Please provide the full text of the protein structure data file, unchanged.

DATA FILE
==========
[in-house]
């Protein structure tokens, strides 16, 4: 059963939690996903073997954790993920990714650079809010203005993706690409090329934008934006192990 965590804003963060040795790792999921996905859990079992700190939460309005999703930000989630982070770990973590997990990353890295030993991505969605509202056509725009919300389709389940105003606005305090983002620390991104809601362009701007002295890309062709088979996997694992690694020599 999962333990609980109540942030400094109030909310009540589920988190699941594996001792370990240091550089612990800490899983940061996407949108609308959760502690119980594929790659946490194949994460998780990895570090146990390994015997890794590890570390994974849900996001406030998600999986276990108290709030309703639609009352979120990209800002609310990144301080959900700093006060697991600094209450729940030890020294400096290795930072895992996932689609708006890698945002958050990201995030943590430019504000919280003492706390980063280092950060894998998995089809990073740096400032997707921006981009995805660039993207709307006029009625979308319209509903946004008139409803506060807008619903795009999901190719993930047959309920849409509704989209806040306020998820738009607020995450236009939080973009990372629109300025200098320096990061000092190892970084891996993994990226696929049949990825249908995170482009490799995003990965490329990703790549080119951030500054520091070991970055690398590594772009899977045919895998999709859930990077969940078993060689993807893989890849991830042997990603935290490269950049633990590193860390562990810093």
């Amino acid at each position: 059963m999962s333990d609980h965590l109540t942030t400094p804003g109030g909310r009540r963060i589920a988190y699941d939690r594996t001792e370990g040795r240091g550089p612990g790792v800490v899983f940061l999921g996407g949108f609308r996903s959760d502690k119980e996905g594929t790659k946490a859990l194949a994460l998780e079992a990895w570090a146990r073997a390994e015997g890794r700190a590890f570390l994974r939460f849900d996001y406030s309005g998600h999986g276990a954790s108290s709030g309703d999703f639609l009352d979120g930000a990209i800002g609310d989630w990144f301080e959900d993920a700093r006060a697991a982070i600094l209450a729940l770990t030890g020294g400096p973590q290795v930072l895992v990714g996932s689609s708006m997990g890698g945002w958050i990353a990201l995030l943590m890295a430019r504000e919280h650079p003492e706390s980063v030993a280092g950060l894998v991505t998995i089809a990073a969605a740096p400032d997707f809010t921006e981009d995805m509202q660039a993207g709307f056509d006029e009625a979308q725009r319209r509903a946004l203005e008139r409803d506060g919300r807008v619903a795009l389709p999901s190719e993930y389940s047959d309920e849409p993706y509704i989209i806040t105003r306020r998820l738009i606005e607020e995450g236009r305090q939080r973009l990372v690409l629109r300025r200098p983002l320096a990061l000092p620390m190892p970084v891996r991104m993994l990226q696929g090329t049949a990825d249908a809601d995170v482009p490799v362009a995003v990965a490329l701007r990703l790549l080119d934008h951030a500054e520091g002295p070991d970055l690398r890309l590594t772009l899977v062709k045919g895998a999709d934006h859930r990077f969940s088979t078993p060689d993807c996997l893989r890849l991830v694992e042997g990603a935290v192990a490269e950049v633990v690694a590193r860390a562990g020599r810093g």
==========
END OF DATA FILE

[in-house]
């Protein structure tokens, strides 16, 4: 059963939690996903073997954790993920990714650079809010203005993706690409090329934008934006192990 965590804003963060040795790792999921996905859990079992700190939460309005999703930000989630982070770990973590997990990353890295030993991505969605509202056509725009919300389709389940105003606005305090983002620390991104809601362009701007002295890309062709088979996997694992690694020599 999962333990609980109540942030400094109030909310009540589920988190699941594996001792370990240091550089612990800490899983940061996407949108609308959760502690119980594929790659946490194949994460998780990895570090146990390994015997890794590890570390994974849900996001406030998600999986276990108290709030309703639609009352979120990209800002609310990144301080959900700093006060697991600094209450729940030890020294400096290795930072895992996932689609708006890698945002958050990201995030943590430019504000919280003492706390980063280092950060894998998995089809990073740096400032997707921006981009995805660039993207709307006029009625979308319209509903946004008139409803506060807008619903795009999901190719993930047959309920849409509704989209806040306020998820738009607020995450236009939080973009990372629109300025200098320096990061000092190892970084891996993994990226696929049949990825249908995170482009490799995003990965490329990703790549080119951030500054520091070991970055690398590594772009899977045919895998999709859930990077969940078993060689993807893989890849991830042997990603935290490269950049633990590193860390562990810093």
């Amino acid at each position: 059963m999962s333990d609980h965590l109540t942030t400094p804003g109030g909310r009540r963060i589920a988190y699941d939690r594996t001792e370990g040795r240091g550089p612990g790792v800490v899983f940061l999921g996407g949108f609308r996903s959760d502690k119980e996905g594929t790659k946490a859990l194949a994460l998780e079992a990895w570090a146990r073997a390994e015997g890794r700190a590890f570390l994974r939460f849900d996001y406030s309005g998600h999986g276990a954790s108290s709030g309703d999703f639609l009352d979120g930000a990209i800002g609310d989630w990144f301080e959900d993920a700093r006060a697991a982070i600094l209450a729940l770990t030890g020294g400096p973590q290795v930072l895992v990714g996932s689609s708006m997990g890698g945002w958050i990353a990201l995030l943590m890295a430019r504000e919280h650079p003492e706390s980063v030993a280092g950060l894998v991505t998995i089809a990073a969605a740096p400032d997707f809010t921006e981009d995805m509202q660039a993207g709307f056509d006029e009625a979308q725009r319209r509903a946004l203005e008139r409803d506060g919300r807008v619903a795009l389709p999901s190719e993930y389940s047959d309920e849409p993706y509704i989209i806040t105003r306020r998820l738009i606005e607020e995450g236009r305090q939080r973009l990372v690409l629109r300025r200098p983002l320096a990061l000092p620390m190892p970084v891996r991104m993994l990226q696929g090329t049949a990825d249908a809601d995170v482009p490799v362009a995003v990965a490329l701007r990703l790549l080119d934008h951030a500054e520091g002295p070991d970055l690398r890309l590594t772009l899977v062709k045919g895998a999709d934006h859930r990077f969940s088979t078993p060689d993807c996997l893989r890849l991830v694992e042997g990603a935290v192990a490269e950049v633990v690694a590193r860390a562990g020599r810093g």